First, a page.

Jeremy Twomey writes.. Billed as the most important change in data privacy regulation in over 20 years, and with its enforcement deadline of 25 May 2018 fast approaching, ensuring General Data Protection Regulation (GDPR) compliance has become a top priority for the majority of Irish businesses.   Over the last year, the Institute has been helping its members to prepare for GDPR in a number of ways. For example, we have provided guidance via articles in recent issues of Accountancy Ireland, while in the last few weeks we have run a series of half day roadshows and courses in a number of towns and cities across Ireland. In addition, the Practice Consulting team has been busy preparing detailed practical guidance in this area, explaining what the changes resulting from GDPR will mean for accountants and their clients. This guidance will be available under the Knowledge Centre section of the Institute website, and is designed to answer the GDPR-related questions that members have contacted us on over recent months.   While preparing this guidance, it became evident that a number of “myths” have developed over the last couple of years surrounding the implementation of GDPR. In this article, I am going to address a few of these and try to help you ensure that you do not fall foul of these, as you prepare to achieve GDPR compliance at your firm.   Myth 1 - GDPR Compliance is a once off project to be achieved by 25 May With so much hype surrounding the regulation, one should remember it is not a once off event or test for compliance. Unlike planning for the Y2K deadline in 1999, GDPR preparation doesn’t end on 25 May; it requires ongoing effort. It’s an evolutionary process for organisations; 25 May is the date that GDPR will be enforced but no business stands still. You will be expected to continue to identify and address emerging privacy and security risks in the weeks, months and years beyond May of this year. GDPR will require ongoing governance of data, as organisations migrate to new systems or apply their customer data to new markets and trends. Initial compliance is the first heavy lift, but ongoing governance is the long-term reality!   All entities falling under GDPR should endeavour to be fully compliant by the implementation day, although this may not be possible in all instances. In such circumstances it is important that you address the essential elements of compliance at your firm as soon as possible, and can demonstrate your ongoing efforts in this regard in a comprehensive documented plan of work.   Myth 2 - GDPR is only for large firms, a small accountancy practice or company is not expected to have the time or resources to achieve compliance You will have to comply with GDPR, regardless of your size, if you process personal data. Small accountancy practices do not escape the demands of compliance. GDPR needs to be prioritised by all firms, regardless of size.   The vast majority of businesses across Ireland are small businesses and it is important to remember these firms often process a lot of personal data, and their data protection reputation and liability risks are just as real as for larger entities.   Myth 3 - With Brexit, entities located in the UK, including Northern Ireland, will not have to comply with GDPR GDPR will apply to all EEA countries and any individual or organisations trading with them. As it comes into force on 25 May 2018 (before the UK is due to leave the EU), UK individuals & organisations must ensure compliance with the new regime by then. The British government has confirmed that the UK’s decision to leave the EU following Brexit will not affect the commencement of GDPR. Post Brexit, it is envisaged that if a UK organisation or individual processes personal data, then they will have to do this in accordance with GDPR. To ensure that the UK will be GDPR-compliant post Brexit, the new Data Protection Bill (currently going through Parliament in London) incorporates all of the GDPR.   Myth 4 - GDPR is a completely new approach to Data Protection It is vital to remember that GDPR builds upon the existing legislation in this area. It is an update, not a wholesale revision, to meet the changes in technology and data use over the last twenty years or so. As a result of these changes, consumers’ privacy and data were not by now as well protected as they could be. GDPR rectifies this by increasing the responsibility on organisations to use personal data appropriately and to hold it securely.   Although GDPR is not a completely new approach, it is more stringent in its application and the fines for non-compliance have been considerably increased. This means that doing nothing is not an option, although GDPR does allow organisations to take a risk based approach, based on your size and circumstances.   Many organisations struggle to assess where they should start in preparing for GDPR. It is helpful to remember that we have had data protection legislation in both the UK and the Republic of Ireland for a number of decades and therefore, firms who have taken data protection compliance seriously are already in good shape for beginning to meet GDPR’s increased compliance standards.   Myth 5 - GDPR is just more bureaucracy and work for small firms, with no potential benefits When legislation of this nature is announced, one can take either a positive or negative view of the task at hand. If you take a negative view, you will see GDPR as more bureaucracy and cost to your firm. If you take a positive view, on the other hand, you will view GDPR as a necessary strengthening of the rights of individuals, and indeed a potential opportunity.   As accountants position themselves as strategic advisers to clients, GDPR is also an opportunity for firms to demonstrate to clients that they can securely hold and process information in accordance with data requirements, and that protection of client data is a priority for the practice. As a result, clients are likely to see their accountants as trusted professionals with whom they can partner to drive their business forward. Therefore, being a leader in this area may enhance your practice and its reputation.   In addition, as trusted business advisors to your clients, you must have sufficient knowledge of this new legislation to be able to provide sound advice. SMEs need to be ready when the new law comes into force, but they may struggle to know where to start. Chartered Accountants in practice can help these small businesses bridge the gap to GDPR compliance and, in the process, win new business.   Myth 6 - Outsourcing GDPR compliance will be a quick fix for me and my firm There is no quick fix to GDPR compliance. No one piece of software or outsourced service provider is going to provide everything you need to comply with GDPR. For accountancy practices, GDPR will impact on how you manage and store data across your entire firm (e.g. client, prospective client, contact, supplier and staff data). You cannot outsource your responsibility for this information, and compliance with GDPR will require considerable time and preparation from all levels within your practice. With the implementation date of 25 May approaching quickly, it is important to start sooner rather than later on this.   Myth 7 - GDPR only applies to Digital Processing Under GDPR, data processing covers both automated personal data and manual filing systems. Manual/paper records are included if they are part of a ‘relevant filing system’. This means papers stored systematically, for example, in a filing cabinet are probably included, but ad hoc paper files may not be.   Members should ensure that they apply the same levels of diligence to paper records as they do digital records and that any decisions made regarding the lawful basis for processing, adhering to data protection principles and upholding data subjects’ rights include paper records held.   Myth 8 - Under GDPR, accountants will only be seen as Data Processors and hence avoid much of the responsibility that falls on Data Controllers in this new regulation   The UK Information Commissioner’s Office (ICO) has previously advised that it considers that an accountancy firm providing accountancy services acts as a data controller. The firm’s status as a data controller in relation to clients arises because the firm has flexibility over the manner in which it provides services to its clients and will not be simply acting on their instructions. In addition to this, the firm has its own professional responsibilities regarding record-keeping and confidentiality. Therefore, because an accountant “determines what information to obtain and process in order to do the work”, firms act as “controllers in common” with clients. Under GDPR, member firms will also be data controllers with regard to their firm data (e.g. employee information). If there is any doubt regarding your status as a processor or controller in relation to your firm’s activities, you should take legal advice. Going forward, firms will need to ensure that client terms and conditions reflect this reality, potentially extending engagement terms as appropriate.   No doubt, for many accounting practitioners, much work remains to be done to fully meet GDPR compliance requirements. Between now and the end of May, firms new to the process will need to examine their existing data processing, review their data protection policies, procedures & controls, and identify any gaps that need to be addressed. Following on from this, firms will need to implement any changes required in a structured documented manner to meet the needs of GDPR and continue to show full compliance long after the implementation date.   The Institute will continue to assist members on your GDPR compliance journey, with ongoing updates to our available guidance in this area and, should you have a specific query in this area, please feel free to contact the Practice Consulting Team.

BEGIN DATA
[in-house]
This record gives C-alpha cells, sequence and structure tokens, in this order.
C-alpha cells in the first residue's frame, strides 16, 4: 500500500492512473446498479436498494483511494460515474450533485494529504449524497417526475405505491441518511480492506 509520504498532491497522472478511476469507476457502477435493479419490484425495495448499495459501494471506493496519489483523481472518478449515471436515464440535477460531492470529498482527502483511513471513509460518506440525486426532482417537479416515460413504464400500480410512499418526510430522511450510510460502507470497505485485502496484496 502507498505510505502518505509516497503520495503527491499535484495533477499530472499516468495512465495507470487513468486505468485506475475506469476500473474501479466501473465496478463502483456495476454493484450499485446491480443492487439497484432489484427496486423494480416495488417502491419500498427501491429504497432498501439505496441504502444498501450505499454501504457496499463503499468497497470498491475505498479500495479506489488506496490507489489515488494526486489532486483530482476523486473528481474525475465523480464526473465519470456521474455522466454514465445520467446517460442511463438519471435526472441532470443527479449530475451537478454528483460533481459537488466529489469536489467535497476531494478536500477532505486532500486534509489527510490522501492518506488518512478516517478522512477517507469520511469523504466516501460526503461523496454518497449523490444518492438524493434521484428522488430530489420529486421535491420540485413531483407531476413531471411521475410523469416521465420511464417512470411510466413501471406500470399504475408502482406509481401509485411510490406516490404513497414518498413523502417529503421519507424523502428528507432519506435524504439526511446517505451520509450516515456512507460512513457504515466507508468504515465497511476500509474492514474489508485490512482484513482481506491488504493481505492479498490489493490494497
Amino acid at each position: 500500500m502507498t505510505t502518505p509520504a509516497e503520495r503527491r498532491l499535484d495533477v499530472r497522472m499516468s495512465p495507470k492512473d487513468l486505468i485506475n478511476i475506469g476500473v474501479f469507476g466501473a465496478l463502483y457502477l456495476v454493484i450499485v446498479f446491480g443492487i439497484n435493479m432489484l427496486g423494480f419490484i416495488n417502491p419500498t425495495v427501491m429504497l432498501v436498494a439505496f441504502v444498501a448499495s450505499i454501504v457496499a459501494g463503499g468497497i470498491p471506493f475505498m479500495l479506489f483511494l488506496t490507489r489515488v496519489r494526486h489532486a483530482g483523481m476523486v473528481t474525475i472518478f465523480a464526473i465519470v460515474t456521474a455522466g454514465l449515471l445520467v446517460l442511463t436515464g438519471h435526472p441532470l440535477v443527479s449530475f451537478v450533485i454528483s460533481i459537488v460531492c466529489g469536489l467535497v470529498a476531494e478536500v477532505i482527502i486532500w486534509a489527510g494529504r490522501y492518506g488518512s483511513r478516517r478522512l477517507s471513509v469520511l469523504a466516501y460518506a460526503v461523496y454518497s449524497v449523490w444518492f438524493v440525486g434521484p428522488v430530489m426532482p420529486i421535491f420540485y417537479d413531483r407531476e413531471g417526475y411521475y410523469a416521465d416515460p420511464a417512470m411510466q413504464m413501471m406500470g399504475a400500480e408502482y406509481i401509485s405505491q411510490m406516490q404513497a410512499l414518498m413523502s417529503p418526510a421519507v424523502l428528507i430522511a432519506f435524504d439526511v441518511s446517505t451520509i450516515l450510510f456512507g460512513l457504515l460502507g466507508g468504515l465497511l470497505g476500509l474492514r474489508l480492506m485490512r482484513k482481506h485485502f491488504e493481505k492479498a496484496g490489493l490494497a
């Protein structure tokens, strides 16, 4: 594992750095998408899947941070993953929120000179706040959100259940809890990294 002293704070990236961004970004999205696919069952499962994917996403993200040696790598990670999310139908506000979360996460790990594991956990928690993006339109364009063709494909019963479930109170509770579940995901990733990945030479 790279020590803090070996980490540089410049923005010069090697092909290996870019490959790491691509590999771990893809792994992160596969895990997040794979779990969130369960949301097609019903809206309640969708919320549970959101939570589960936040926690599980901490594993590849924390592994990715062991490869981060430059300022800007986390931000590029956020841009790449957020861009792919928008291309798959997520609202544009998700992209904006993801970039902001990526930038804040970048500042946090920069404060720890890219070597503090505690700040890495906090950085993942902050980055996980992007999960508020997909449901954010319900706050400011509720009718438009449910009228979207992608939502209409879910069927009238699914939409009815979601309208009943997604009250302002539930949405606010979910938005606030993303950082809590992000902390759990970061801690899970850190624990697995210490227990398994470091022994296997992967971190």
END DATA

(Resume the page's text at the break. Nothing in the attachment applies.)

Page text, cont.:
Apr 19, 2018